Microscopic investigations of physiology and respiration in electrode oxidizing microorganisms

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Edmund Leach Annette Rowe


By Edmund Leach, Biological Sciences

Advisor: Annette Rowe

Presentation ID: AM_ATRIUM11

Abstract: The ability of organisms to utilize reduced electrons from an electrode for respiration and biosynthesis has been investigated. However, the mechanistic and bioenergetic understanding of direct electron uptake is limited. Using microscopic techniques with electrochemical conditions probing for electron uptake, we sought to investigate conditions that support respiration and NADH production in an electrode oxidizing model system(s). The Alphaproteobacteria, Thioclava electrotropha and Gamaproteobacteria, Idomarina loihiensis were both isolated from a marine sediment using electrodes. These organisms also grow heterotrophically, making them a potential ideal model system. To investigate the metabolic consequences of electron uptake, we propose to utilize microscopic techniques that relate cellular electrochemical gradient (Nernstian voltage indicator, Tht) and NADH concentration (NADH-binding protein Peredox). To establish the validity of fluorescent markers for biosynthetic capacity and respiration, T. electrotropha and I. loihiensis were studied under different growth conditions where the concentration of acetate and/or the presence of oxygen was used to modulate energetic state. It was confirmed under the microscope that certain concentrations of acetate affect the NADH concentration of I. loihiensis. Also that the electrochemical gradient of T. electrotropha is proven to be affected by different acetate concentrations and oxygen states. Given preliminary results grounding truth in the utility of these fluorescent markers, electron uptake in both T. electrotropha and I. loihiensis can be investigated under various poised electrochemical conditions. This study will help in understanding the bioenergetic consequences of electron uptake in microorganisms and potentially the link between respiration and biosynthesis in electrode oxidizing organisms.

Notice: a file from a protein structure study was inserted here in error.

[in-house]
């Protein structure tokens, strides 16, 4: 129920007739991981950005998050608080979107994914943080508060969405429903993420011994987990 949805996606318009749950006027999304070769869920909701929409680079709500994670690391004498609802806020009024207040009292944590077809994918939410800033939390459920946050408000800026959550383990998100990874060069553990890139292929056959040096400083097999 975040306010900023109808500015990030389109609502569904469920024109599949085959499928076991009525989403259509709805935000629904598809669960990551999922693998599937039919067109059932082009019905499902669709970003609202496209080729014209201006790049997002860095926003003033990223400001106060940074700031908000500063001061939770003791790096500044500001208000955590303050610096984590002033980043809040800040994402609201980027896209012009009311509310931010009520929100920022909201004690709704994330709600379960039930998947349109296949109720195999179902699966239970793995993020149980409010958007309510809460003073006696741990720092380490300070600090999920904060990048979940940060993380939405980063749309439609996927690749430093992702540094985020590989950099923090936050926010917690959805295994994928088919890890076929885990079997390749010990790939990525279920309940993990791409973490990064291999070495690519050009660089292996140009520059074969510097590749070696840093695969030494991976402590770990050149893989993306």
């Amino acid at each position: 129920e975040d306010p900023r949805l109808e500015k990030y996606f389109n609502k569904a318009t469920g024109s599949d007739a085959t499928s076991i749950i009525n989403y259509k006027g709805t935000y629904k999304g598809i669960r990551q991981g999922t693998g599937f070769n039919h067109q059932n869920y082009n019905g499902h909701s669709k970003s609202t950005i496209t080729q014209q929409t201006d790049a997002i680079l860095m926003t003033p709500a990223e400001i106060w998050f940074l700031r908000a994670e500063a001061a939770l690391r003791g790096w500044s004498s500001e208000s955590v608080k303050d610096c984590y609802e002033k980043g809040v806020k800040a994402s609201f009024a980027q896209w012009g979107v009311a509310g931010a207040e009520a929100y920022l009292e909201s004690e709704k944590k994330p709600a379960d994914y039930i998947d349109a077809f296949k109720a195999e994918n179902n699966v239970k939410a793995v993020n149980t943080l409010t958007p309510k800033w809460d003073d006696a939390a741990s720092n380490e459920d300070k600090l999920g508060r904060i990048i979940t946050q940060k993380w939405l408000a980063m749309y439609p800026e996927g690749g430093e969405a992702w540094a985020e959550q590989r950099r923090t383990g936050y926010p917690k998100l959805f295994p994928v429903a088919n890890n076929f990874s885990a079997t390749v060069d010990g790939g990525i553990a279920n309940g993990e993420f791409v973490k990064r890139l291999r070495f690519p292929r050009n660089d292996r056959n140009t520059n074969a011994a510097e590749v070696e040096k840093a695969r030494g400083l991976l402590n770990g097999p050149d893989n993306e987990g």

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AM Poster Session -- Atrium -- Sustainability & Biodiversity